• Wednesday, December 19, 2018

Basant is banned for the right reasons

Discussion in 'Social & Current Events' started by pak-marine, Feb 10, 2011.

  1. pak-marine

    pak-marine ELITE MEMBER

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    Basant is banned for the right reasons



    I have vivid memories of Basant. Everyone would be caught up in the spirit and festivities of the season. Maybe it’s because all one really needed to celebrate was a long string and a kite. And if you still couldn’t afford that, you could snatch one that’s drifting awayin the sky.

    But alas, the festival which once attracted tourists from far and wide to Lahore is now a thing of the past.

    Anger at the government’s ban

    The Punjab government’s decision to ban Basant sparked a hot debate on Twitter. Pro-Basant activists believe the onus is on the government to provide security for citizens and that the ban deprives citizens of cultural recreation. One tweet blamed the ghost of the Zia regime that for the death of the only true festival of the soil.

    I wish some of these people had witnessed the scenes in the emergency room of a government hospital in Lahore on the last Basant day to understand the real reasons for this festival’s demise. I cannot advocate the continuation of this festival.

    Here’s why:

    1. Deadly wires


    There is a cry for banning string that has been coated with glass or is made of wire as this results in hundreds of deaths each season, but this has failed.

    In Lahore, where the crime rate is on the rise, it’s unreasonable to pin our hopes on the incompetent police. It is unlikely that they will put in the effort required to stop the illegal manufacturing and sales of metal string.

    2. Falling to their death

    The fishnets and metallic wires are not the only problem. During the festival, people are up on their rooftops flying kites but there are thousands of houses in Lahore that do not have guard railings to prevent people from falling. I can sympathise with a child who sees the sky littered with kites, and wants to fly his with all the obstacles in the way; maneuvering it to avoid electricity wires and trees, taping and re-taping the kite constantly as it rips after every failed attempt. The temptation to secretly climb the roof is far too great. That is why hundreds of children and adults fall off rooftops every Basant. Many die, many break limbs while others are left paralysed. What can the government do to fix this problem?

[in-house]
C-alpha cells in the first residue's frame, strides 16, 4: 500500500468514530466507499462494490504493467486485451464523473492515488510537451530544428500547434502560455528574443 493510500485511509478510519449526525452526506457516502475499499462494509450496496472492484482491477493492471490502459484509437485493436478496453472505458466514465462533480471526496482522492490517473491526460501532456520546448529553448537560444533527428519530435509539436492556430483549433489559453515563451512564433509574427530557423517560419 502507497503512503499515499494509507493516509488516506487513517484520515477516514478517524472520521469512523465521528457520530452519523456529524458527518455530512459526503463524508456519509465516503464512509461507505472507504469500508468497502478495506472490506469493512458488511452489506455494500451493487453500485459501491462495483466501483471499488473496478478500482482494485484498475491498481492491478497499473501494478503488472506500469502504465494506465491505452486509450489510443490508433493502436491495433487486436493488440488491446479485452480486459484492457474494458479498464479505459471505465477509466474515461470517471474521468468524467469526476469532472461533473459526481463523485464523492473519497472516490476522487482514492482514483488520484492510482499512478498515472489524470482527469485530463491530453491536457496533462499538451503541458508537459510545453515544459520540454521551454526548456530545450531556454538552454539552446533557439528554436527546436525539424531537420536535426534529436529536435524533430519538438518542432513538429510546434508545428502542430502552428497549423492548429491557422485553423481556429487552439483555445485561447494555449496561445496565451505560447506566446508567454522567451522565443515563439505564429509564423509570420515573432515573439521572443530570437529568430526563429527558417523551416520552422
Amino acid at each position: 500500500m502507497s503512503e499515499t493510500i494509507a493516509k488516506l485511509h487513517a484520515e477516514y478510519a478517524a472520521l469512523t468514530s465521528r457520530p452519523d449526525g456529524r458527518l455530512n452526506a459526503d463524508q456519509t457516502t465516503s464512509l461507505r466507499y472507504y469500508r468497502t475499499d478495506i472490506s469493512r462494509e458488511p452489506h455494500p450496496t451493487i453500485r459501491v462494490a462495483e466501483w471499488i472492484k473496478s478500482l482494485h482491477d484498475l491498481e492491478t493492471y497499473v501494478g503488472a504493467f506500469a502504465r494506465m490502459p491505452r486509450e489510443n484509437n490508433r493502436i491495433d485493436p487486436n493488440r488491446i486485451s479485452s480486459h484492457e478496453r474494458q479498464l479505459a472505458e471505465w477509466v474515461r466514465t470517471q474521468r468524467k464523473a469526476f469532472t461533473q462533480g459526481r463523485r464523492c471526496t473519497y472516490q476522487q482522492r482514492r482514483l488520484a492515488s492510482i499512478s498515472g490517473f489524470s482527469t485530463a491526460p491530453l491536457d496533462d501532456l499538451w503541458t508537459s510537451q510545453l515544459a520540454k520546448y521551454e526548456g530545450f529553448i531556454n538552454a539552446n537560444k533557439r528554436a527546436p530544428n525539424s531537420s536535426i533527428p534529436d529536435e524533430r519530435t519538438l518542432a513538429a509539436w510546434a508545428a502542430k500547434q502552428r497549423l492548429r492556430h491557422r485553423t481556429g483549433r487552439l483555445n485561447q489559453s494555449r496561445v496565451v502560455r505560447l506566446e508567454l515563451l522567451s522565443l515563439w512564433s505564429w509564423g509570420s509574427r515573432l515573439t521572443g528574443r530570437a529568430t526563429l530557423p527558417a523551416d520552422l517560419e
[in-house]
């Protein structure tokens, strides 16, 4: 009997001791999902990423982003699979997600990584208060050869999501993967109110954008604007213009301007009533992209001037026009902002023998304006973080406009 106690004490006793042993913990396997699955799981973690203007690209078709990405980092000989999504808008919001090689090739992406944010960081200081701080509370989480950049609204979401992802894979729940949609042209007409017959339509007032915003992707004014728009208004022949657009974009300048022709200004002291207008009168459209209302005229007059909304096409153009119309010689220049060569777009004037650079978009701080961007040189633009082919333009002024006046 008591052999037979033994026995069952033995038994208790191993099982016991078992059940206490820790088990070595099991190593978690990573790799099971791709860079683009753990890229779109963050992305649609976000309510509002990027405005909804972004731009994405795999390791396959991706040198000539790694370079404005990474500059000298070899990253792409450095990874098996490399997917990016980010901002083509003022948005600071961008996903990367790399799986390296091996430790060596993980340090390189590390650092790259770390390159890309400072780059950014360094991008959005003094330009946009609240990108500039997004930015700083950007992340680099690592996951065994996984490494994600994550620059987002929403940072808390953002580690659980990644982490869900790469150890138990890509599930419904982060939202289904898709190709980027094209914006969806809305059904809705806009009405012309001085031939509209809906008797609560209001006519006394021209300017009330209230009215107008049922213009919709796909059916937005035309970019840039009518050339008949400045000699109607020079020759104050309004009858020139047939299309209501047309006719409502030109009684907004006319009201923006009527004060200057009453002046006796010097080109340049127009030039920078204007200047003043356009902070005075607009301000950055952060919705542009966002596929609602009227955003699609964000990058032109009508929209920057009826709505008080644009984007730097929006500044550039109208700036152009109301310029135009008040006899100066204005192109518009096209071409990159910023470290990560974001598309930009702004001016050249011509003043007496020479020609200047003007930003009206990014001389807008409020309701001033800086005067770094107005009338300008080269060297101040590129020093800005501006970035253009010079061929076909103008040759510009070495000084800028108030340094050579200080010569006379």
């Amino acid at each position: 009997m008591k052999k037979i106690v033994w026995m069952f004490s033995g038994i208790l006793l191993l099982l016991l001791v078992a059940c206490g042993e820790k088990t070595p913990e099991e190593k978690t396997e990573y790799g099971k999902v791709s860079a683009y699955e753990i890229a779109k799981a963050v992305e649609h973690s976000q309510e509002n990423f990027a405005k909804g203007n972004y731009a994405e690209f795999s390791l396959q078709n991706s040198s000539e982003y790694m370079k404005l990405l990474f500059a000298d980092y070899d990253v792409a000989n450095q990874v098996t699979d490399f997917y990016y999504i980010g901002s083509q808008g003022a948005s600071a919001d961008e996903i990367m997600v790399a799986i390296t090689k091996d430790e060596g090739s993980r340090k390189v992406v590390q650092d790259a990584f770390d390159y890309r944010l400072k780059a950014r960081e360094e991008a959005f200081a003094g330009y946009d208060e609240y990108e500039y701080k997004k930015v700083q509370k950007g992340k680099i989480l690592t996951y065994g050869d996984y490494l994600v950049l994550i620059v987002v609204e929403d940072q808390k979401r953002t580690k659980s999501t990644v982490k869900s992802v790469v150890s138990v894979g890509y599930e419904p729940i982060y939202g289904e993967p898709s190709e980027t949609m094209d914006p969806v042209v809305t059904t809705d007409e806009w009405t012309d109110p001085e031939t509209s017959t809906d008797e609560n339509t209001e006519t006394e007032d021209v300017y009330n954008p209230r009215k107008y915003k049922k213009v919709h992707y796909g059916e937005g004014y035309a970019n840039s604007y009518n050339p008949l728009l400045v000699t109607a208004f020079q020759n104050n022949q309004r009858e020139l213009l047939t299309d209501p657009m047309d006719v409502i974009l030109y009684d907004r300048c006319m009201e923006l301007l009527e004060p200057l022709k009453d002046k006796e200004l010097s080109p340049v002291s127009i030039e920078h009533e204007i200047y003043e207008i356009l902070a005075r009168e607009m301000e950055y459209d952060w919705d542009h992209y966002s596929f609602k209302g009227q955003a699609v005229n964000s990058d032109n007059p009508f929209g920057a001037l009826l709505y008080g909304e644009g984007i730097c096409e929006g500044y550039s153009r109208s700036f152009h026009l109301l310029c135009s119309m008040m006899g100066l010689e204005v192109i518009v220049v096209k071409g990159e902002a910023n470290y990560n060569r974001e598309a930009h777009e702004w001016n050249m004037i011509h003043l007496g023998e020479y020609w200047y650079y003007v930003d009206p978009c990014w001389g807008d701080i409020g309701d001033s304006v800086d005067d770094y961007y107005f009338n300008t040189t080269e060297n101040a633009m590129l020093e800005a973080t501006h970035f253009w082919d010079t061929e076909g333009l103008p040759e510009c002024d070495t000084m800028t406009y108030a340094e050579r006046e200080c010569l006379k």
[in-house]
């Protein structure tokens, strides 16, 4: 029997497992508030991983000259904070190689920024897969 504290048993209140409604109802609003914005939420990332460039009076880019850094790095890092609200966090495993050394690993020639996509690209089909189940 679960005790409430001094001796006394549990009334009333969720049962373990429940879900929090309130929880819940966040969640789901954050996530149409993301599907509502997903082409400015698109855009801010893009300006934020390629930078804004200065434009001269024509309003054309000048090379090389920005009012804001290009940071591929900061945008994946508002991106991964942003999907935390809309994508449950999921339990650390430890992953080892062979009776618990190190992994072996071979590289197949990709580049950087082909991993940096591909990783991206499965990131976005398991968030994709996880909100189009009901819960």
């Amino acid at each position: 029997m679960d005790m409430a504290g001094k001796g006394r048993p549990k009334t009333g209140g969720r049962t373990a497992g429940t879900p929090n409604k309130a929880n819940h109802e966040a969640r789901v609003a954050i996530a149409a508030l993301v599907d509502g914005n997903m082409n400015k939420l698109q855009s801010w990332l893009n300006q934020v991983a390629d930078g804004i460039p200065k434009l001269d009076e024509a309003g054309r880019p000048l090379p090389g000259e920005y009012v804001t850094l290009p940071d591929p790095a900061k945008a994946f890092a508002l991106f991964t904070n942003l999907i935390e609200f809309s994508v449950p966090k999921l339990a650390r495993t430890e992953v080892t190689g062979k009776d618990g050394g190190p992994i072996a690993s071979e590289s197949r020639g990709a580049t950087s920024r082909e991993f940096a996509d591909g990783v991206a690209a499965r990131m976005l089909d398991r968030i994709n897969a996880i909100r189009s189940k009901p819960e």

3. Basant is fun for the rich

    People riding bicycles and motorcycles are inconvenienced on Basant, as they are not allowed to drive their vehicles. It’s an unfair law that applies only to people belonging to a low socio-economic class. It’s like saying,

    “If you don’t own a car, too bad – you can’t go out.”

    4. Aerial firing

    Another problem is of people accidentally getting shot. I can recall stories of people firing into the sky and the bullets eventually piercing right through an innocent bystander’s skull.

    We really have no one to blame except for ourselves for this ban. It is the collective failure of the entire city to crack down on the Basant grinches and force authorities to take action against them. Perhaps it’s a fitting punishment for losing the real essence of a festival that once used to bring people together in celebration.
     
  2. pak-marine

    pak-marine ELITE MEMBER

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    i disagree with writer Basant is a colorful festival and in my personal opinion its the only non religious event which is celebrated by all. There are ways to conduct it and govt's rather than banning the entire event can come up with safety methods .... what is it just because these fat f**ks in bureaucracy cant do their job a lot of youth cant enjoy this great event .. !!? what do you think guys ??
     
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  3. pak-marine

    pak-marine ELITE MEMBER

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    The truth behind the Basant ruling
    February 21, 2011

    Why should Hindus' behaviour bar us from our joys?
    The Basant prohibition has been explained officially in terms of foul play by kite flyers who use metallic wire or coat their twine with such preparations that it becomes fatal for the people in the streets who happen to get it on their throats.

    But the real reason is the clerics’ hatred of the festivity. They campaigned against it calling it a Hindu festival and a pagan ritual. The Muslims, they insisted, must be barred from it. It was on account of this campaign that the prohibition was proclaimed.